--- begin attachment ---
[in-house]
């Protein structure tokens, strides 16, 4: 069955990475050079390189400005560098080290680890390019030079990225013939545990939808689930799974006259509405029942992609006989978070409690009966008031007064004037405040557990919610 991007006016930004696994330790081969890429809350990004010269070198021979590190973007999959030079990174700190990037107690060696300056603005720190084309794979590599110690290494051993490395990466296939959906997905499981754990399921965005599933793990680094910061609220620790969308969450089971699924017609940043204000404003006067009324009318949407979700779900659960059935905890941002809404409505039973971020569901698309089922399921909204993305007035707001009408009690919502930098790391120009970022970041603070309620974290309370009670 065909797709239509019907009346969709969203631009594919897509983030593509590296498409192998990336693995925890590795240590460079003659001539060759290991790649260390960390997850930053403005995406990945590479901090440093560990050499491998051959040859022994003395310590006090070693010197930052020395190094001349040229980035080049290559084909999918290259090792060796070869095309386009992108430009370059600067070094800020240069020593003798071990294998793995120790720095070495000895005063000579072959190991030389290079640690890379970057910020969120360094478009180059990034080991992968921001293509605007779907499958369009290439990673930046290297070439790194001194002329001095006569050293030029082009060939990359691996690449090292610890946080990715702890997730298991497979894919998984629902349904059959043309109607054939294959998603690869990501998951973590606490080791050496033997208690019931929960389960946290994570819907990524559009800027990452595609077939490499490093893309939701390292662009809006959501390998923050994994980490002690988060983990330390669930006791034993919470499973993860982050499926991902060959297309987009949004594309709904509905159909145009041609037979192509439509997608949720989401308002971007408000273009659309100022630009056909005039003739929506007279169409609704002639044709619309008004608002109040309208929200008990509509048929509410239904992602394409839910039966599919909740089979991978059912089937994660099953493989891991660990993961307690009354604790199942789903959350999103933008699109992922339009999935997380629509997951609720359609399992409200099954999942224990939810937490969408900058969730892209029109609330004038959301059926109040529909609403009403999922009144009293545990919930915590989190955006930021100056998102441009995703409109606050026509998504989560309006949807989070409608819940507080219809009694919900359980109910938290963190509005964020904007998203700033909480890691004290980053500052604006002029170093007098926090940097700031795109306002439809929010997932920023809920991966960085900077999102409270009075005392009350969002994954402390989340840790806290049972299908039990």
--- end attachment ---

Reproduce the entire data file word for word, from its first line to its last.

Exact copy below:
[in-house]
């Protein structure tokens, strides 16, 4: 069955990475050079390189400005560098080290680890390019030079990225013939545990939808689930799974006259509405029942992609006989978070409690009966008031007064004037405040557990919610 991007006016930004696994330790081969890429809350990004010269070198021979590190973007999959030079990174700190990037107690060696300056603005720190084309794979590599110690290494051993490395990466296939959906997905499981754990399921965005599933793990680094910061609220620790969308969450089971699924017609940043204000404003006067009324009318949407979700779900659960059935905890941002809404409505039973971020569901698309089922399921909204993305007035707001009408009690919502930098790391120009970022970041603070309620974290309370009670 065909797709239509019907009346969709969203631009594919897509983030593509590296498409192998990336693995925890590795240590460079003659001539060759290991790649260390960390997850930053403005995406990945590479901090440093560990050499491998051959040859022994003395310590006090070693010197930052020395190094001349040229980035080049290559084909999918290259090792060796070869095309386009992108430009370059600067070094800020240069020593003798071990294998793995120790720095070495000895005063000579072959190991030389290079640690890379970057910020969120360094478009180059990034080991992968921001293509605007779907499958369009290439990673930046290297070439790194001194002329001095006569050293030029082009060939990359691996690449090292610890946080990715702890997730298991497979894919998984629902349904059959043309109607054939294959998603690869990501998951973590606490080791050496033997208690019931929960389960946290994570819907990524559009800027990452595609077939490499490093893309939701390292662009809006959501390998923050994994980490002690988060983990330390669930006791034993919470499973993860982050499926991902060959297309987009949004594309709904509905159909145009041609037979192509439509997608949720989401308002971007408000273009659309100022630009056909005039003739929506007279169409609704002639044709619309008004608002109040309208929200008990509509048929509410239904992602394409839910039966599919909740089979991978059912089937994660099953493989891991660990993961307690009354604790199942789903959350999103933008699109992922339009999935997380629509997951609720359609399992409200099954999942224990939810937490969408900058969730892209029109609330004038959301059926109040529909609403009403999922009144009293545990919930915590989190955006930021100056998102441009995703409109606050026509998504989560309006949807989070409608819940507080219809009694919900359980109910938290963190509005964020904007998203700033909480890691004290980053500052604006002029170093007098926090940097700031795109306002439809929010997932920023809920991966960085900077999102409270009075005392009350969002994954402390989340840790806290049972299908039990």